CUBA/SOCIALISM - A Cuban-North American Dialog on Socialist Renewal and Global Capitalist Crisis will be held in Havana, Cuba, June 16-30. There will be a 5 day Seminar at University of Havana, plus visits to a cooperative, urban garden, community development project, social research centers, and educational & medical institutions.
Contact: firstname.lastname@example.org; http://www.globaljusticecenter.org/.
NETROOTS - The 8th Annual Netroots Nation conference will take place June 20-23 in San Jose, CA. The event features panels, trainings, networking, screenings, and keynotes.
Contact: 164 Robles Way, #276, Vallejo, CA 94591; email@example.com; http://www.netrootsnation.org/.
MEDIA - The 15th annual Allied Media Conference will be held June 20-23, in Detroit.
Contact: 4126 Third Street, Detroit, MI 48201; http://alliedmedia.org/.
GRASSROOTS - The United We Stand Festival will be hosted by Free & Equal, June 22 in Little Rock, Arkansas. The festival aims to reform the electoral process throughout the U.S.
SOCIALISM - The Socialism 2013 Conference is scheduled for June 27-30 in Chicago, featuring talks and panel discussions.
Contact: firstname.lastname@example.org; http://www.socialismconference.org.
LITERACY - The National Association for Media Literacy Education (NAMLE) will hold its conference July 12-13 in Los Angeles under the heading, Intersections: Teaching and Learning Across Media.
Contact: 10 Laurel Hill Drive, Cherry Hill, NJ 08003; http://namle.net/conference/.
IWW - The North American Work People’s College will take place July 12-16 at Mesaba Co-op Park in northern Minnesota. The event will bring together Wobblies from branches across the continent to learn new skills and build One Big Union.
PEACESTOCK - On July 13th, the 11th Annual Peacestock: A Gathering for Peace, will take place at Windbeam Farm in Hager City, WI. The event is a mixture of music, speakers and community for peace. Sponsored by Veterans for Peace.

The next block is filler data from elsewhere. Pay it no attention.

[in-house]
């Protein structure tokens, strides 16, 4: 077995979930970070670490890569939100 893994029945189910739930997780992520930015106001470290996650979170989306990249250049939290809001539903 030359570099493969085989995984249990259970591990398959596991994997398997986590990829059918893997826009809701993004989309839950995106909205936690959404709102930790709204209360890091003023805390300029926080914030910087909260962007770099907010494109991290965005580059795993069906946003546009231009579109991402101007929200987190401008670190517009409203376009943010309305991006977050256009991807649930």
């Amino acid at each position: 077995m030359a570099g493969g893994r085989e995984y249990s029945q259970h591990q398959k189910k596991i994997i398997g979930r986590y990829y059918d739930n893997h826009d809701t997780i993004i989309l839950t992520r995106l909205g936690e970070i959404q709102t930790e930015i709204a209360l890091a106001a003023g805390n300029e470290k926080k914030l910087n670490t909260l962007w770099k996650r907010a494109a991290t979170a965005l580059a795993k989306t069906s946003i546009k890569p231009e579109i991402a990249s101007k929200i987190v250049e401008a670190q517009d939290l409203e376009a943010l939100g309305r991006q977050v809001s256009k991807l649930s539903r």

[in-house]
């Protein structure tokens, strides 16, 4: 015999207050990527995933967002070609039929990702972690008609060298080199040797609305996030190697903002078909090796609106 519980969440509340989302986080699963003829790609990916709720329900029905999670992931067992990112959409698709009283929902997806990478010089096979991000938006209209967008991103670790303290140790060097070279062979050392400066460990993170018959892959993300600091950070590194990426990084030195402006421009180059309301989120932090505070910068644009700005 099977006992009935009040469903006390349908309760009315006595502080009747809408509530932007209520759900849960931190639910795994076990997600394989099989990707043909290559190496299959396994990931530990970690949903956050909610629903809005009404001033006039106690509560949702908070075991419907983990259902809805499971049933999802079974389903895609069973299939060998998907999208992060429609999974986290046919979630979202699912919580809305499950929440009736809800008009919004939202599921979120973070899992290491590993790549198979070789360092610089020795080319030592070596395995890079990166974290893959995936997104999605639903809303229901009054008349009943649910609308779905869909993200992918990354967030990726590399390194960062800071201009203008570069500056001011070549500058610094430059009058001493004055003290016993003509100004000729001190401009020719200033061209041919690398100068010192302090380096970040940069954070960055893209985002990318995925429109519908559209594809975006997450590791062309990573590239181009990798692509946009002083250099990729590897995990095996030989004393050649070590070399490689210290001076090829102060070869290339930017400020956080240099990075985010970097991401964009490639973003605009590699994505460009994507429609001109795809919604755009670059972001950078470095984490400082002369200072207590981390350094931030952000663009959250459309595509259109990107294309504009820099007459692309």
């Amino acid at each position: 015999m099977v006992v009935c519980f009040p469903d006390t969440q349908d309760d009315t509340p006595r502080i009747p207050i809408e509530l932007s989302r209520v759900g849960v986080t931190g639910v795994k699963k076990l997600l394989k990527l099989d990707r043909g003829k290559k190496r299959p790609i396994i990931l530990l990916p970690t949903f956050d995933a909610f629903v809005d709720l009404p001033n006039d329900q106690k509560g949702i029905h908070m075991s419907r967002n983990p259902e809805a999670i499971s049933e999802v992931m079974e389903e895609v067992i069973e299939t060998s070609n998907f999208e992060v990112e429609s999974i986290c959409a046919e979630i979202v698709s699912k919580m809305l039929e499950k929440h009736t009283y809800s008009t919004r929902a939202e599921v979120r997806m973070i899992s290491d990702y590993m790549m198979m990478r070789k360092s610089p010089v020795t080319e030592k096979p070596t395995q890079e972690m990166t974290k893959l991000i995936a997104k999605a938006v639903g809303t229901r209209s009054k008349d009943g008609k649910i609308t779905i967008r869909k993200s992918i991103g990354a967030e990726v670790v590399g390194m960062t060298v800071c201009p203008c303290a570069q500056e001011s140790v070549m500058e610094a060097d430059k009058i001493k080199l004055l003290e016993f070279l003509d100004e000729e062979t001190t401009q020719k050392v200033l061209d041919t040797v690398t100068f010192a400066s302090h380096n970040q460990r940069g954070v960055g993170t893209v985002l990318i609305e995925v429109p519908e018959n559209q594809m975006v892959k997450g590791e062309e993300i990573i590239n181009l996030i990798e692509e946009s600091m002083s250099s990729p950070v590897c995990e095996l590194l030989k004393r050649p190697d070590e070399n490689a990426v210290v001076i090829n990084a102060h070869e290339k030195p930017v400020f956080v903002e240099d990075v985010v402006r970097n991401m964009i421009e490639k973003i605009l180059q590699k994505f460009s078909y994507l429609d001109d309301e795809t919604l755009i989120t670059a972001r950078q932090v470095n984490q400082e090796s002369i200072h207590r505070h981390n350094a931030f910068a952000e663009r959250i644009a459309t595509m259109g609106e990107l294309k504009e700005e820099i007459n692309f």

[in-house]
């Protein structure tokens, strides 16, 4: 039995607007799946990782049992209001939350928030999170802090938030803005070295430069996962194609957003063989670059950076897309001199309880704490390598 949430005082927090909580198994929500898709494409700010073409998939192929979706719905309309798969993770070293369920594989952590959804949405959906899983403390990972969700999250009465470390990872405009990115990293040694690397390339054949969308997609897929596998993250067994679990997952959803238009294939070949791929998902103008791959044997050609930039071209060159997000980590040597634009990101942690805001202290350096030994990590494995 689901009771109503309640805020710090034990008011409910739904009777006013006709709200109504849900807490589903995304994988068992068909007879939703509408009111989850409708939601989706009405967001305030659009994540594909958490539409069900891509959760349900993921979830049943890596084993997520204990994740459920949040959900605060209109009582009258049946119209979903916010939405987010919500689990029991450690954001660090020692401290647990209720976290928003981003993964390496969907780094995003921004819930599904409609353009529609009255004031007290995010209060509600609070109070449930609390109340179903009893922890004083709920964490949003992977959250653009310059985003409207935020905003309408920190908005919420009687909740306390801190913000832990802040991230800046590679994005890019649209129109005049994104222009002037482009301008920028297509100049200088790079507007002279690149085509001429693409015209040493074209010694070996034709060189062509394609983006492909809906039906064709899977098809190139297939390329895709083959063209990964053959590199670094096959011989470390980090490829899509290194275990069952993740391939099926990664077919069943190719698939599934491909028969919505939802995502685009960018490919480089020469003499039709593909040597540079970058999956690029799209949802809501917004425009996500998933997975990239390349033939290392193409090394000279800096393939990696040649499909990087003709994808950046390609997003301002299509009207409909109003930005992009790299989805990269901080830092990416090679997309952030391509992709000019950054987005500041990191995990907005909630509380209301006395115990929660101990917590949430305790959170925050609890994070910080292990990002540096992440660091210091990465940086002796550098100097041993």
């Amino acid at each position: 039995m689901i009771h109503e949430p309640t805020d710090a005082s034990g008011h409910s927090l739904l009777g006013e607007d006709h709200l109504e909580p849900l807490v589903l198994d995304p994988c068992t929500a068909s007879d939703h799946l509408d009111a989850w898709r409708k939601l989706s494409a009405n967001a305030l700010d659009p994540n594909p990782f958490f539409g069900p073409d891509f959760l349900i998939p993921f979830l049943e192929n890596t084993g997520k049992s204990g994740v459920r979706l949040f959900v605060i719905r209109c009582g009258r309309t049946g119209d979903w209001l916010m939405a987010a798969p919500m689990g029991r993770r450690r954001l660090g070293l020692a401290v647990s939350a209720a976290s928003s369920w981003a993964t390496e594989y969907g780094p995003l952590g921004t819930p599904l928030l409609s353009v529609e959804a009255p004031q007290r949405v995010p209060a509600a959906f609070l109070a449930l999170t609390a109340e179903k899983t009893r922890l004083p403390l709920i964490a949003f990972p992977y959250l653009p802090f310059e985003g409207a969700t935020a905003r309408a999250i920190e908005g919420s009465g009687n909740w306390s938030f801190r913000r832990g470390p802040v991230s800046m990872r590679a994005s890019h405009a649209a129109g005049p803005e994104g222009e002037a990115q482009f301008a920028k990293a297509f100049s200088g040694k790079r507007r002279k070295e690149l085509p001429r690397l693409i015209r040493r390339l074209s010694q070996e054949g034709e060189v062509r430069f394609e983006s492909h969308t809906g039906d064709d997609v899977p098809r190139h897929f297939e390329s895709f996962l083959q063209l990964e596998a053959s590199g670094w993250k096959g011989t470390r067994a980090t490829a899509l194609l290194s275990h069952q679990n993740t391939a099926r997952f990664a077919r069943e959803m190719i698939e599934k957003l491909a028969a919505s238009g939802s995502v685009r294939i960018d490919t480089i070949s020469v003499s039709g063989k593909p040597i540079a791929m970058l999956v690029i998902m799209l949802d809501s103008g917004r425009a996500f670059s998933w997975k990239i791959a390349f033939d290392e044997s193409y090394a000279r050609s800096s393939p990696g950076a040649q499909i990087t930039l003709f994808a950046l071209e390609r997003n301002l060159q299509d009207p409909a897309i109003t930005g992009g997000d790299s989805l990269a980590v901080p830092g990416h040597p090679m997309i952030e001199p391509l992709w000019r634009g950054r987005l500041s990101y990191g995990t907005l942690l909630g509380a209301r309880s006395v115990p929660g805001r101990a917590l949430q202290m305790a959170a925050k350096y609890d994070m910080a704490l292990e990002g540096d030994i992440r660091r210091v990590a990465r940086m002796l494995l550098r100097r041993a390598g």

Contact: Bill Habedank, 1913 Grandview Ave., Red Wing, MN 55066; 651-388-7733; email@example.com; http://www.peacestockvfp.org.
CHILDREN’S DEFENSE - July 15-19, join clergy, seminarians, Christian educators, young adult leaders and other faith-based advocates for children at CDF Haley Farm in Clinton, Tennessee, for five days of spiritual renewal, networking, movement building workshops, and continuing education about the urgent needs of children at the 19th annual Proctor Institute for Child Advocacy Ministry.
Contact: firstname.lastname@example.org; http://www.childrensdefense.org.
ACTIVIST CAMP - Youth Empowered Action (YEA) Camp will have sessions in July and August in Ben Lomond, CA; Portland, OR; Charlton, MA. YEA Camp is designed for activists 12-17 years old who want to make a difference in the world.
Contact: email@example.com; http://yeacamp.org/.
LA RAZA - The annual National Council of La Raza (NCLR) Conference is scheduled for July 18-19 in New Orleans, with workshops, presentations and panel discussions.
Contact: NCLR Headquarters Office, Raul Yzaguirre Building, 1126 16th Street, NW, Washington, DC 20036; 202-785-1670; www.nclr.org.
LABOR - The Eastern Conference For Workplace Democracy: Growing Our Cooperatives, Growing Our Communities, will be held at Drexel University in Philadelphia, PA, July 26-28.
Contact: firstname.lastname@example.org; http://east.usworker.coop/.
WOMEN/LYNNE STEWART- Radical Women is asking for support letters and cards to be sent to Lynne Stewart. Stewart is a civil rights attorney and political prisoner who is currently in jail. She has breast cancer and authorities have denied her request for transfer from her Texas prison to the New York City hospital where she received medical attention during a prior bout of breast cancer. Send messages and cards to: Lynne Stewart 53504-054, Federal Medical Center Carswell, P.O. Box 27137, Fort Worth, TX 76127.